Daily attendance that year was about 77%, and 780 students were suspended, according to state data.

After the school was tapped for aggressive reforms prescribed by the federal government, consultants were brought in to help work with the school. The changes have helped put Bay View on a better track in the 2010-'11 year, said Dennis Queen, the head of the "metro" region of schools in MPS getting prescribed reforms.

Queen said Bay View was the only one of nine metro schools that made gains on the annual state achievement test in reading and in math between the fall of 2009 and the fall of 2010.

"Bay View also had a reduction in suspensions over the previous year, and student attendance was way up," Queen said. "You look at those soft and hard indicators, and Bay View was one of our leading metro-region schools."

Voss will have to decide soon where to send her son to high school - he's entering seventh grade this year. She's pulled by her commitment to the neighborhood and the desire to send her child to the best school possible.

"It's a real tug-of-war," said Voss, who co-founded the Bay View Neighborhood Association and started the Chill on the Hill summer concert series in Humboldt Park. "I don't want to be one of those people who throws up the white flag and runs off to the suburbs. I don't want to be one of those people just in it for myself and my kid."

Robert Crowley, a parent of two children ages 5 and 7 who helped launch the group Parents for Bay View Schools, said many local parents would really like a school their children could walk to.

"I'm an optimist," Crowley said. "I have no doubt that Bay View will be a viable option once my children are old enough to go there."

Holman, the new school board member from the Bay View area, said she feels like it's the right time to push the college-prep track. The superintendent has a year under his belt and understands the desires of the neighborhood, she said. The new principal at Bay View can build on the progress of last year's principal, Robin Kitzrow, who retired. There's money available for reform efforts, and many are showing promise. Parents are on board.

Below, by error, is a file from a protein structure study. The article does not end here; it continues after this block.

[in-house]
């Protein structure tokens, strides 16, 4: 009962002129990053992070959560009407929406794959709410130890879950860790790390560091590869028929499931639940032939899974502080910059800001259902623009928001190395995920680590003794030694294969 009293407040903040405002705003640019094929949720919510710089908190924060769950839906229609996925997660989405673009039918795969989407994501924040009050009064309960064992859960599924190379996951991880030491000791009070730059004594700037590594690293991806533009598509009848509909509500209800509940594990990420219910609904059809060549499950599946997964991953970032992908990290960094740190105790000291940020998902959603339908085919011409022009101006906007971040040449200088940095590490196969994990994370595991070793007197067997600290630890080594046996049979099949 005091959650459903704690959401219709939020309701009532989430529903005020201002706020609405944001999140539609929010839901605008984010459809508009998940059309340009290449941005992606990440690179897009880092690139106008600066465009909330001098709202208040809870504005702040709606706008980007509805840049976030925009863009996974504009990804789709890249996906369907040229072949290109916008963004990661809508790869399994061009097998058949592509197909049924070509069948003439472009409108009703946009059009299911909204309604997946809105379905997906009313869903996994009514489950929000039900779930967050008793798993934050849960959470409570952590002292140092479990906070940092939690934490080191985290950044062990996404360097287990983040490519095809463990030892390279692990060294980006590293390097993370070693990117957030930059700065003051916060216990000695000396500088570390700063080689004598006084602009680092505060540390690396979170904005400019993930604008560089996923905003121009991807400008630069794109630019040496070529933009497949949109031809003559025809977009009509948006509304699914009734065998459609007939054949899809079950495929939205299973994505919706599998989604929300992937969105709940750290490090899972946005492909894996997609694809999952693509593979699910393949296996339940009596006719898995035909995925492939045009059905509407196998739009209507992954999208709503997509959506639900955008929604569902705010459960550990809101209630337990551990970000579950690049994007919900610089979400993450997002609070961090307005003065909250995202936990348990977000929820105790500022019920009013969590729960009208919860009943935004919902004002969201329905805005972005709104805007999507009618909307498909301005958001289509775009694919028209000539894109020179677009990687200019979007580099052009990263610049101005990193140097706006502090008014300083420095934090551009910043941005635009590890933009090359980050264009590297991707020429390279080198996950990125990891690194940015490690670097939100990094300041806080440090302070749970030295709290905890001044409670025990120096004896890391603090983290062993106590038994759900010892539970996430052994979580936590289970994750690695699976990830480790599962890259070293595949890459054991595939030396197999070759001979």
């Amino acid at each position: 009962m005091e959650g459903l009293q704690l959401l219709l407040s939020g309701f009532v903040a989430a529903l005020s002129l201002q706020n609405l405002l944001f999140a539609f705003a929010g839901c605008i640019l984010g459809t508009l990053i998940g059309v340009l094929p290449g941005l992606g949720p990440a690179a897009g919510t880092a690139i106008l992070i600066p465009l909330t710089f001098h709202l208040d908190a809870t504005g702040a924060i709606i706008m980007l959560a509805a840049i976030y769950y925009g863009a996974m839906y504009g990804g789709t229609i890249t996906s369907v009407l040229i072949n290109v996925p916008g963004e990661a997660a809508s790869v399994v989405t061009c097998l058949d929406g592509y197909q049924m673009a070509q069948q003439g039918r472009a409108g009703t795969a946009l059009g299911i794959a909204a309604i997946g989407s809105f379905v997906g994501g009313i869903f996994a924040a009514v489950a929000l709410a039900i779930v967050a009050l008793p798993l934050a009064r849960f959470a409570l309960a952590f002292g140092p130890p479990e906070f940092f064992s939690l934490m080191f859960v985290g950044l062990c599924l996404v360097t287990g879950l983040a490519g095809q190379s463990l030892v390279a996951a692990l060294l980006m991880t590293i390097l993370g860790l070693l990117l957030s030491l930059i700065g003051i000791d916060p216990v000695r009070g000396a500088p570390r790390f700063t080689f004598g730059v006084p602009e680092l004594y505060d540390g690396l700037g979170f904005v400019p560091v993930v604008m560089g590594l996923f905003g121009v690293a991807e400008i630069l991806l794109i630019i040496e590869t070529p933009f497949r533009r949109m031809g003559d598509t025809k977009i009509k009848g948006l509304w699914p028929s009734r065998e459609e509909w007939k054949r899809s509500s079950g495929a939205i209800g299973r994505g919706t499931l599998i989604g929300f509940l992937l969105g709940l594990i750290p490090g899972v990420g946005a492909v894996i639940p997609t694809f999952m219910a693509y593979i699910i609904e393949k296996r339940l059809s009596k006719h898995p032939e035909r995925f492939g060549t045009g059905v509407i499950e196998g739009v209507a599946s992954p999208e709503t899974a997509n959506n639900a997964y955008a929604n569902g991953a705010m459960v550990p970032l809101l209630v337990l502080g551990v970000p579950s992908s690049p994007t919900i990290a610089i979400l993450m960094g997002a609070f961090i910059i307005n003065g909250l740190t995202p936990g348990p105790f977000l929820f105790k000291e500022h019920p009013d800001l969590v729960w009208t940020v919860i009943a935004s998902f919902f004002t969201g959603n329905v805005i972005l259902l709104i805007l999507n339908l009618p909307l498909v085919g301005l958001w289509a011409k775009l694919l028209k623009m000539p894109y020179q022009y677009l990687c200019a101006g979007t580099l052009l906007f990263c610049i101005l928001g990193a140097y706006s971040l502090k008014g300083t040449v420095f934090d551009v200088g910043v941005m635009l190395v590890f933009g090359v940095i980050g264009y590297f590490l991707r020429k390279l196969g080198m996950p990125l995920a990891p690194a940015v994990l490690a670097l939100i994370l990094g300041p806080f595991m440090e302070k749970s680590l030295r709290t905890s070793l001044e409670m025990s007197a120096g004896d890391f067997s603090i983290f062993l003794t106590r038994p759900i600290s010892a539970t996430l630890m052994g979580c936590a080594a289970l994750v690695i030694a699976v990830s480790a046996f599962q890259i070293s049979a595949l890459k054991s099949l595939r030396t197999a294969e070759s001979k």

The school also has some attractive features, like Project Lead the Way and Advanced Placement classes. According to a recent federal survey, the school offered seven AP courses in the 2009-'10 school year, but only 3% of students took at least one of those courses.

The school is also in its third year of a project now called the Milwaukee Observatory, in which Bay View students create art and history exhibits with the help of staff members at Discovery World museum. This year and last year, the students installed the exhibits on the lawn of the Beulah Brinton House, headquarters of the Bay View Historical Society, 2950 S. Superior St.

Youths who participated last summer said it acquainted them with the neighborhood and its residents.